What is certain, however, is that something like this was likely to happen at some point. It was just a matter of time; the unavoidable consequence of abortion laws that are cruelty disguised as piety, cowardice misrepresented as principle.

Of course the doctors could not have predicted that their patient would contract septicaemia, far less that she would die from it. However they must have known that the longer it took for her to miscarry the greater the health risks to which she must necessarily be exposed. Better, however, for Mrs Halapannavar to suffer agonies than permit the merciful termination of a doomed pregnancy. This Is A Catholic Country, after all.

Mrs Halapannavar’s pitiful position was that, despite being in great pain, she wasn’t sufficiently ill to qualify for an abortion. If she had been dying, doctors would have been permitted to privilege her life above that of her unborn child. The Irish constitution permits a “termination” in cases where the mother’s life – as distinct from her health – is at risk. Clearly, doctors did not think Mrs Halapannavar’s life was in danger. Equally likely: this delay helped kill her.

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And all to permit an unviable fetus to perish naturally. Perhaps terminating the pregnancy sooner would have brought its own complications. They could scarcely have been graver than those that followed the failure to assist Mrs Halappanavar.

For decades Ireland has pretended that abortion does not exist. But it does. Thousands of Irish women travel to England each year to have their pregnancies terminated. Irish abortion is a reality; it just doesn’t happen on Irish soil.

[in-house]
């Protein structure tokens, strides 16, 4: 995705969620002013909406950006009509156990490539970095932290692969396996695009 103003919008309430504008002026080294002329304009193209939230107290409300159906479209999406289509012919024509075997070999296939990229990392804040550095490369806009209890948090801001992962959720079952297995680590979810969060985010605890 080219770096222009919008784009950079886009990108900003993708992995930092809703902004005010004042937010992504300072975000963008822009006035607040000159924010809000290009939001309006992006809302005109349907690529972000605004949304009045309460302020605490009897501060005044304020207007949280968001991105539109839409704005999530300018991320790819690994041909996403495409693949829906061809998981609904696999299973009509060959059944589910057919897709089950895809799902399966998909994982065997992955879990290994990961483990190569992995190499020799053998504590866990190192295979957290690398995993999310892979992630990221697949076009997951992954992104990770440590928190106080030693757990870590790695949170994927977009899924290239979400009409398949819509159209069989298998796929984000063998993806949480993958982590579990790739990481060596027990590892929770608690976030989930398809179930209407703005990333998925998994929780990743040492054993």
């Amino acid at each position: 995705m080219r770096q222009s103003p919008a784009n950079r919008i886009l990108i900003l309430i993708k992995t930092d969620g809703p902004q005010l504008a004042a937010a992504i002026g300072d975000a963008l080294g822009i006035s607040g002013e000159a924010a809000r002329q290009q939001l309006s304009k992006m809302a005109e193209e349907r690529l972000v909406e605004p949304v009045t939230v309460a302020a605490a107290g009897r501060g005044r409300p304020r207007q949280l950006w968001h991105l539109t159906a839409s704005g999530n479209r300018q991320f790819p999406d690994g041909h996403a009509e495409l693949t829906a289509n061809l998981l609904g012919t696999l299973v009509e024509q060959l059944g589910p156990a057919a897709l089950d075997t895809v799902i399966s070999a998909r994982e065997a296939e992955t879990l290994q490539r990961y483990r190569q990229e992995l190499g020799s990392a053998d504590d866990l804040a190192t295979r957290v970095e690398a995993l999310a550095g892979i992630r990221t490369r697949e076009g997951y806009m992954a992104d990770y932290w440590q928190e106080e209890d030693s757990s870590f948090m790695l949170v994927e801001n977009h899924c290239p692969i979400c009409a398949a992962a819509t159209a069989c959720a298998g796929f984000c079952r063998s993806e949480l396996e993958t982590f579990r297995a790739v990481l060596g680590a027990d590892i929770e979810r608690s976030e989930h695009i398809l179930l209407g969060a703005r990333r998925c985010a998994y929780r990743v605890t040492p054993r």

Dail Eireann has had twenty years to pass legislation clarifying just when and in what circumstances women in Ireland can legally have an abortion. The X Case – which, you will recall, reintroduced internment for (raped) 14 year old girls (as Irish Times cartoonist Martyn Turner famously put it) – was 20 years ago. Yet no legislation followed. Seven governments have had the chance to legislate; seven governments have ducked the issue. But it won’t go away, despite everyone’s best efforts to bury the issue in some Longford or Roscommon bog.

The Taioseach’s response this morning was hardly impressive either: “Anything that we do will not bring back the good woman that has passed away“. True but also not far short of: Stuff happens, doesn’t it? And that has traditionally been the precursor to learning lessons (but not, heaven forbid, implementing them) and, above all, moving on to something, anything else.

I dare say Enda Kenny would, in ordinary circumstances, welcome a distraction from economic matters. Abortion, of course, is no ordinary issue. It now seems inconvenient that just a few weeks ago the Taoiseach waved the matter away: ‘I think that this issue is not of priority for government now’.